Originally Goldblatt promised the rest of his negatives to Cape Town Univ­ers­ity, but withdrew his collection after student protest­ors began burning campus artworks that they deemed to be colonial symbols. He believed that the actions of the students were the antithesis of democratic action. Before he died, Goldblatt instead bequeathed his archive of negatives to Yale University.

Goldblatt’s work has been exhibited in museums throughout the world. In 1989, he founded the Market Photography Workshop at home and in 1998 he was the first South African to exhibit at the Museum of Modern Art, New York. He exhibited in Kassel, Germany in 2002 and 2007, and held solo exhibitions at the Jewish Museum and the New Museum in New York, and in the Venice Biennale in 2011. Most recently he held exhibit­ions at the San Francisco Museum of Modern Art, Barbican Centre in London and Paris’ Centre Pompidou.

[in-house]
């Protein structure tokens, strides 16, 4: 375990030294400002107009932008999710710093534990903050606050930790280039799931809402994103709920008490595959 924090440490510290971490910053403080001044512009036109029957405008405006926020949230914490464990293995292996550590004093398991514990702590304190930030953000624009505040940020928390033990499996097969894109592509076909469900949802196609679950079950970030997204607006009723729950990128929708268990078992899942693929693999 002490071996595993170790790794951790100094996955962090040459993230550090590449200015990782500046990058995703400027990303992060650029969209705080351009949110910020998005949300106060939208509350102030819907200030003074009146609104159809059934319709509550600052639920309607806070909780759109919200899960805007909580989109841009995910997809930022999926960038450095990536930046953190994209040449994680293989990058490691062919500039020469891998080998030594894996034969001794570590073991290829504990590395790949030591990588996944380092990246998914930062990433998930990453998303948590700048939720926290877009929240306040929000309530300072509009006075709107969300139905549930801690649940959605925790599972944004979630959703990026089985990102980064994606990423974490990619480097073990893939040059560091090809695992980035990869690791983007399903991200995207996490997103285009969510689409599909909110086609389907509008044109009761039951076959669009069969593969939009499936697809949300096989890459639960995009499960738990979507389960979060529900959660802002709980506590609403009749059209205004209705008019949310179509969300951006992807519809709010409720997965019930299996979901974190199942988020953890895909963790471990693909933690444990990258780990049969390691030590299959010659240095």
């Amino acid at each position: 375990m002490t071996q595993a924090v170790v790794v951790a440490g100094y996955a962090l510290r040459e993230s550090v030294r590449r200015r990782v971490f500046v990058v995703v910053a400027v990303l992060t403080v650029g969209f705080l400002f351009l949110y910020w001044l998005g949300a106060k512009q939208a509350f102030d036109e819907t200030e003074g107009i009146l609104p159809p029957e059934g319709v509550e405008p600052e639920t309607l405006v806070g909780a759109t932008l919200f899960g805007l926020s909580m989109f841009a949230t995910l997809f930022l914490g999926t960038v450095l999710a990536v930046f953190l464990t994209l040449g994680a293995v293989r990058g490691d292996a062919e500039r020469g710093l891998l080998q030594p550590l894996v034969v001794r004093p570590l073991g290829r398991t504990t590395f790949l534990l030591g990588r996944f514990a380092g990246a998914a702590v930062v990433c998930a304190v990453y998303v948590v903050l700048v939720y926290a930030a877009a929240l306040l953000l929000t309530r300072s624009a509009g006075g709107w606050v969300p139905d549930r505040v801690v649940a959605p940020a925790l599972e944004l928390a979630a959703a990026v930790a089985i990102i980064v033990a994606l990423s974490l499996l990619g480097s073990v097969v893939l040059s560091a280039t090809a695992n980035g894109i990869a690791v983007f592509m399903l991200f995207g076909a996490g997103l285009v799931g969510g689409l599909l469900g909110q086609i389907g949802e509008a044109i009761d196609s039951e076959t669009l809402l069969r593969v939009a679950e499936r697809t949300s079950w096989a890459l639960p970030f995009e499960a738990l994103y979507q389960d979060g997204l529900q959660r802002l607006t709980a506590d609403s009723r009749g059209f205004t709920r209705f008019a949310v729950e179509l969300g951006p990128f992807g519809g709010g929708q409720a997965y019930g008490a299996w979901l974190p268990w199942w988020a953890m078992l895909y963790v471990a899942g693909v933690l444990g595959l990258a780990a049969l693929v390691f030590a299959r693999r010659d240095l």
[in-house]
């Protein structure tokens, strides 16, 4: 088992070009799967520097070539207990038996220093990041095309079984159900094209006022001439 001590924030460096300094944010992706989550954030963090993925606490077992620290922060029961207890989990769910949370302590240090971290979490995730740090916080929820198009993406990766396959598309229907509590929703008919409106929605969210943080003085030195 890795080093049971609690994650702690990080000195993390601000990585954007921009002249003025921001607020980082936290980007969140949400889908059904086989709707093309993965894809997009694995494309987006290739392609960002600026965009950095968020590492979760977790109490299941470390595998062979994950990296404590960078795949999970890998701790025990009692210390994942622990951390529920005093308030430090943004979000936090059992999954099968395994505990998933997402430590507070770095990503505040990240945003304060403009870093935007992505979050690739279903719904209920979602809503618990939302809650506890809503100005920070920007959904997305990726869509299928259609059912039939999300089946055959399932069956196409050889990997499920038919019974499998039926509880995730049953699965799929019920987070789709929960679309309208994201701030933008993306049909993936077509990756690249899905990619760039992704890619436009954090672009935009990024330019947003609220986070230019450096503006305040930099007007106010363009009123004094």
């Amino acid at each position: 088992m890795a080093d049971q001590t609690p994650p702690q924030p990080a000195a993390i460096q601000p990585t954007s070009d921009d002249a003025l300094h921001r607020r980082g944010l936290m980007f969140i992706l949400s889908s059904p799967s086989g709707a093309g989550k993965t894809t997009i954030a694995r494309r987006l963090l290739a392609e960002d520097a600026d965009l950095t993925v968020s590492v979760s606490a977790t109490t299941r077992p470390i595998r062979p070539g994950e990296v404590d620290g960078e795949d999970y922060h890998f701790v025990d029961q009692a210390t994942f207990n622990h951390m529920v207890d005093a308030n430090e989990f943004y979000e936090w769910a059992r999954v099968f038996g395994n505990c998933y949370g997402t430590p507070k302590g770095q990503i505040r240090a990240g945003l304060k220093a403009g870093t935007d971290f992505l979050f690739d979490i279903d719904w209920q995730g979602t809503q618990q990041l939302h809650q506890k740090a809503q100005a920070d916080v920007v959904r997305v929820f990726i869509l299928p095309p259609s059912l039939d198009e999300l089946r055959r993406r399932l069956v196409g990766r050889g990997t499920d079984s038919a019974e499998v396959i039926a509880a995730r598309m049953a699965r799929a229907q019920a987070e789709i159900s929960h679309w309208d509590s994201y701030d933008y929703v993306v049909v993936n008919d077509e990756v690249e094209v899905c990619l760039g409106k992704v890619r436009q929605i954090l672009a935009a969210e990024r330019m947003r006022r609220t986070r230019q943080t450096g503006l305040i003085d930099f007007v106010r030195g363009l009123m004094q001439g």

And now Sydney. As the opening of David Goldblatt's retrospective at the Museum of Contemporary Art Aust­ralia, the museum’s Chief Cur­ator Rachel Kent, and South African photographer, archivist and curator Paul Weinberg, spoke on the life and legacy of the late art­ist.

Even those of my close friends in Australia who haven’t been back to South Af­rica since 1990 will be stirred by the Sydney exhibit­ion. South Africa has great­ly changed, but its racist history was frozen in Goldblatt’s pict­ures. Thus his photos are a powerful reminder that while ordinary people went about their daily lives, horrors were committed and excused in their name. Perhaps the images are a warning to Pauline Hanson and Donald Trump.